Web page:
If you want 1:1 macro, definitely get the Sigma, even though it is more difficult to use and much heavier. The DA 35mm is significantly smaller and lighter and probably has better flare control (according to the lens review database). To get higher magnification with a DA 35mm f2.4 you can buy extension tubes or a macro adapter that you clip on the front (but don't get cheap ones. Raynox is good.). That way you can get macro when you need it.
Oh and.. for all intents and purposes, the Sigma 50mm will give you a shallower DoF and bigger bokeh OoF balls.
According to what you said in this thread the Sigma macro might be the best choice for you. Just read its manual carefully. You can always buy a 35mm later.

Last edited by Na Horuk; 04-26-2013 at 08:42 AM.
04-26-2013, 10:46 AM   #27
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I have found a Pentax-A 50mm/2.8 (old Pentax lens) for $60 used - is this a good deal? This way, I can try out a manual focus lens and save up some money to perhaps get a more advanced lens down the line.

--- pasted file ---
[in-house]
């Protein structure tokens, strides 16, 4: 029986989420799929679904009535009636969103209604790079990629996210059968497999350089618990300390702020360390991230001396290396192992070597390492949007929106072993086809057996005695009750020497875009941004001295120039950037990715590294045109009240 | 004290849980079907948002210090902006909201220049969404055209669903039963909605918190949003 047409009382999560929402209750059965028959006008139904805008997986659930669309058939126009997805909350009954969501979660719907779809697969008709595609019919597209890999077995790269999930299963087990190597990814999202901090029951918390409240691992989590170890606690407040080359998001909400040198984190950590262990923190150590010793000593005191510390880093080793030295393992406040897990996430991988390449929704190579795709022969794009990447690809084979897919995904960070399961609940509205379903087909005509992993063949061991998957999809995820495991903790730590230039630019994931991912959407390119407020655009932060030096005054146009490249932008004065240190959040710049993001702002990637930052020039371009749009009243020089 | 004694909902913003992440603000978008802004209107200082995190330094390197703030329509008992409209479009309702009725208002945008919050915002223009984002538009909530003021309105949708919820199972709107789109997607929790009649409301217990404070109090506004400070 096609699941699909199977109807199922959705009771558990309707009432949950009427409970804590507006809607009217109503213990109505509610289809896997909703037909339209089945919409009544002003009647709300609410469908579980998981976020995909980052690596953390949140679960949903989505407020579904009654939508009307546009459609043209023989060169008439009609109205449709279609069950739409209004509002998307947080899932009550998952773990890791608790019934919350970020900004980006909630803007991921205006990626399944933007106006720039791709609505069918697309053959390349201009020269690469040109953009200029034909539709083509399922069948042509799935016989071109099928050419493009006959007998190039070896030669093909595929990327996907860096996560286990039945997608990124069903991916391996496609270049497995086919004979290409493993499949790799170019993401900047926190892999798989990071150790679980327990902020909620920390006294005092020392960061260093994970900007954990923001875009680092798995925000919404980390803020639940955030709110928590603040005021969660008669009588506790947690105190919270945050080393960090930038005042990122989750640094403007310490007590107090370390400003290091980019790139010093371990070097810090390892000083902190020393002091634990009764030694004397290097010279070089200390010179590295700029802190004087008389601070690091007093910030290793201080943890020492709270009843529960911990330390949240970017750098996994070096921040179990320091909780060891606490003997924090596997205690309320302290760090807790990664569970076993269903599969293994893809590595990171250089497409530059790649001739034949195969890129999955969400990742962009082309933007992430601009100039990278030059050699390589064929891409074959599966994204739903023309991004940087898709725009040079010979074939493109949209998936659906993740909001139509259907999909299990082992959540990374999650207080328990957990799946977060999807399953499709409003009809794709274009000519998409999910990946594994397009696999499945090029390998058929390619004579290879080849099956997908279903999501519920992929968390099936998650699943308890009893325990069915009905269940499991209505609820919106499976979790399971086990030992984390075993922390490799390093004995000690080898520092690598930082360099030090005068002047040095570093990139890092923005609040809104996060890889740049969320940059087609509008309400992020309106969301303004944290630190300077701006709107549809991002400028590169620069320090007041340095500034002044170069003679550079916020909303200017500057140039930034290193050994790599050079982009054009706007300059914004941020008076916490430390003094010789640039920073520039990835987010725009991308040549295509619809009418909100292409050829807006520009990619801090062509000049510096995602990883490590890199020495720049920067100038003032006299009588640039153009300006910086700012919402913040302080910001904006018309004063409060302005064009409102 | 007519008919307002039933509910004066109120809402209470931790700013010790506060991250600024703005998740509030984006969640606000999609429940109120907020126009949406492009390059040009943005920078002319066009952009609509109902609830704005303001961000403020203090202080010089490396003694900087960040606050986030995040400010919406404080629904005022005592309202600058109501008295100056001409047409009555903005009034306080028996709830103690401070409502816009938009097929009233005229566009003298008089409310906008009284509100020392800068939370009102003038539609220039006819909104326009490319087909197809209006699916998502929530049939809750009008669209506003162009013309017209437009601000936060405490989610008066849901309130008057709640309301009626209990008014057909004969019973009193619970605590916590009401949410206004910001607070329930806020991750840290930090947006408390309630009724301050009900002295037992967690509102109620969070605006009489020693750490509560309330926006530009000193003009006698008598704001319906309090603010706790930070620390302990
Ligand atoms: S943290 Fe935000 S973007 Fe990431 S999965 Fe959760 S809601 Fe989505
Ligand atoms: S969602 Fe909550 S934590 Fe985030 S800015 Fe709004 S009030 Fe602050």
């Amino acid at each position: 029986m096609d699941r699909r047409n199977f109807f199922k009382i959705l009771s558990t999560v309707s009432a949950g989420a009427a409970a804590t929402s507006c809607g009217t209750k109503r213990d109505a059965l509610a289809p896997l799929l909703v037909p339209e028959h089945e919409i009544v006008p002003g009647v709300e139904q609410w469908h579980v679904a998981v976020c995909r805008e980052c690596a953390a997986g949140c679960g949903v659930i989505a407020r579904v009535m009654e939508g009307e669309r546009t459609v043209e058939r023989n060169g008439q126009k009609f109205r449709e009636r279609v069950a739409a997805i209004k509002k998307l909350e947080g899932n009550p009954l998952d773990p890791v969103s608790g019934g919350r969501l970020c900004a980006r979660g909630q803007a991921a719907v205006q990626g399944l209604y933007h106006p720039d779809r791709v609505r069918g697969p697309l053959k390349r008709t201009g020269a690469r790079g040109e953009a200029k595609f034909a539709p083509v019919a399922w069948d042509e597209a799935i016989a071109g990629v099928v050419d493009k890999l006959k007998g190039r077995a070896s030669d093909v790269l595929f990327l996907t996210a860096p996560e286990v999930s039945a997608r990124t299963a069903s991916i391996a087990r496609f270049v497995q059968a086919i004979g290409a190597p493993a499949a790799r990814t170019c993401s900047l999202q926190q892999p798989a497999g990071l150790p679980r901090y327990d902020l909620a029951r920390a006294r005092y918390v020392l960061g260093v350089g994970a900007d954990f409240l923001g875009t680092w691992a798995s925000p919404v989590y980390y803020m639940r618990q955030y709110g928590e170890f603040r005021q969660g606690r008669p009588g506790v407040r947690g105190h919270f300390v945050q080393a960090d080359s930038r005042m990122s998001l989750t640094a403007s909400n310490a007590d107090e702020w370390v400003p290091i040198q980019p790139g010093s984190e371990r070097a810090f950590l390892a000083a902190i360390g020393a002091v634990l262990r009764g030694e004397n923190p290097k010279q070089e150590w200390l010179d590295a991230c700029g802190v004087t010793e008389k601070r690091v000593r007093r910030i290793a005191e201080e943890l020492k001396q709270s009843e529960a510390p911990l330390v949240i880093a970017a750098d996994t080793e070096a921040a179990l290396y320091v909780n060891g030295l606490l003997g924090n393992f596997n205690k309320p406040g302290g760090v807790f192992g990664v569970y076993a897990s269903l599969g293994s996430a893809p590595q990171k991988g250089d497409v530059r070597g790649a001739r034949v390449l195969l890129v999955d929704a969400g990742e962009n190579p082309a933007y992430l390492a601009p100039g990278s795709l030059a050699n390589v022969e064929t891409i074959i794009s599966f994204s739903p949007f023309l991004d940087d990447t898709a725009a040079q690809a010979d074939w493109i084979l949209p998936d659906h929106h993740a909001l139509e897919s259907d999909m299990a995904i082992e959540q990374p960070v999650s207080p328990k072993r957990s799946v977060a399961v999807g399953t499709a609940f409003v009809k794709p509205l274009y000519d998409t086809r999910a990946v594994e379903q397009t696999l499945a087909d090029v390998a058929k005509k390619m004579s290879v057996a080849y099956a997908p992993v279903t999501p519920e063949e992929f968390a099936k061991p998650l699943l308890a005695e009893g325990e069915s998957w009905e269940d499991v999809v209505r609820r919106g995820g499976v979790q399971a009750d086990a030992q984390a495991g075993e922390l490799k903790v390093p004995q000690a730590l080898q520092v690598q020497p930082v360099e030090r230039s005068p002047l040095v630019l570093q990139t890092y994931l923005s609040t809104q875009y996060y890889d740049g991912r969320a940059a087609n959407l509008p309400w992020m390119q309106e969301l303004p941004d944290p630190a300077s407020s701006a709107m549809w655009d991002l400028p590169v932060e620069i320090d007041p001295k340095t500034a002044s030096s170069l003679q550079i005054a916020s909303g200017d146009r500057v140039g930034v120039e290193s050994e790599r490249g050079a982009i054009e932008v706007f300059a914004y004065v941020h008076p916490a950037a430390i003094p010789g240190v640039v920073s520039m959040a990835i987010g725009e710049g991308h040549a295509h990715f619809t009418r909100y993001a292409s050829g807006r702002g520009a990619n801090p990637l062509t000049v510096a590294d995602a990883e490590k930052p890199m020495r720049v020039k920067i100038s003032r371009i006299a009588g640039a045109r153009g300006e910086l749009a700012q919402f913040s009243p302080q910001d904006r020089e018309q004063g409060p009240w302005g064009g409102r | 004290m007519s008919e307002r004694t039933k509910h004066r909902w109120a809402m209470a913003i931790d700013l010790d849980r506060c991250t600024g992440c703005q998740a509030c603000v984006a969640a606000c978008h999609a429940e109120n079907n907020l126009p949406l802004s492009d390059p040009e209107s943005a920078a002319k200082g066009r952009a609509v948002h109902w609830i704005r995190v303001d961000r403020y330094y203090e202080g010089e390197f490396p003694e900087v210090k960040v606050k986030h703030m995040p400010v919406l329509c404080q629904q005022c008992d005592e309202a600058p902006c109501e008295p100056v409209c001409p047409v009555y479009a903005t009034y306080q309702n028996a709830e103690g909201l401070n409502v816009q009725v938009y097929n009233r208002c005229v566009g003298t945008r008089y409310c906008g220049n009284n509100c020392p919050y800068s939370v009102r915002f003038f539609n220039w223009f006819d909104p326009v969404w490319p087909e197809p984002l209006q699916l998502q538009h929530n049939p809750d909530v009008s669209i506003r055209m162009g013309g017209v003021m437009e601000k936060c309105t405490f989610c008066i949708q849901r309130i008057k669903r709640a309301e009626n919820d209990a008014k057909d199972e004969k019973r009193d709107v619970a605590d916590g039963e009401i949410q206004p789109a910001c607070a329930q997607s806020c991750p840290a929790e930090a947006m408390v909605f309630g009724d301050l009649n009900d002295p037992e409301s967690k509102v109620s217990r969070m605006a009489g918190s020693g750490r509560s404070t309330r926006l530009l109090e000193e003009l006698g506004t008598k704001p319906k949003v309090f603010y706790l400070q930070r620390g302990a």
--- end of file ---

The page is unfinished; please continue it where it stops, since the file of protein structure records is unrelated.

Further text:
04-26-2013, 11:34 AM   #28
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I think thats a good price, if the lens is in-tact. Hell, even if it isn't, you can get it fixed and sell it at a profit. Most Pentax lenses retain their value very well.
SMC Pentax-A 50mm F2.8 Macro Reviews - A Prime Lenses - Pentax Lens Reviews & Lens Database
No AF, but automatic aperture, which is really useful. Use CiF (catch in focus aka focus trapping) and you're good to go
04-26-2013, 12:08 PM   #29
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I ended up passing on the Pentax-A 50mm due to it not being 1:1. I have decided to wait on getting a macro lens and try to get more magnification out of my kit (18-55mm) lens until I can save up enough for a 35/2.8 or even the Tamron 90mm. What kind of magnification can I get by using a Raynox DCR-250 on my 18-55mm lens?

Last edited by bellavida; 04-26-2013 at 01:37 PM.
04-26-2013, 01:35 PM   #30
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QuoteOriginally posted by bellavida Quote
I only hesitate about the purchase due to the fact that the main cons from the reviewers stated that it is only a 1:2 magnification.....however the pics looked gorgeous! I'm guessing I can probably catch small flowers and slow-moving insects but not get close enough magnification for clear dewdrop and other similar pictures?
Keep in mind that you are using a crop sensor camera, which will also make apparent magnification bigger. lol friend, I think you are over-thinking this. You will have great fun and make nice photos with any macro 50mm, 1:1 or 1:2, Sigma or Pentax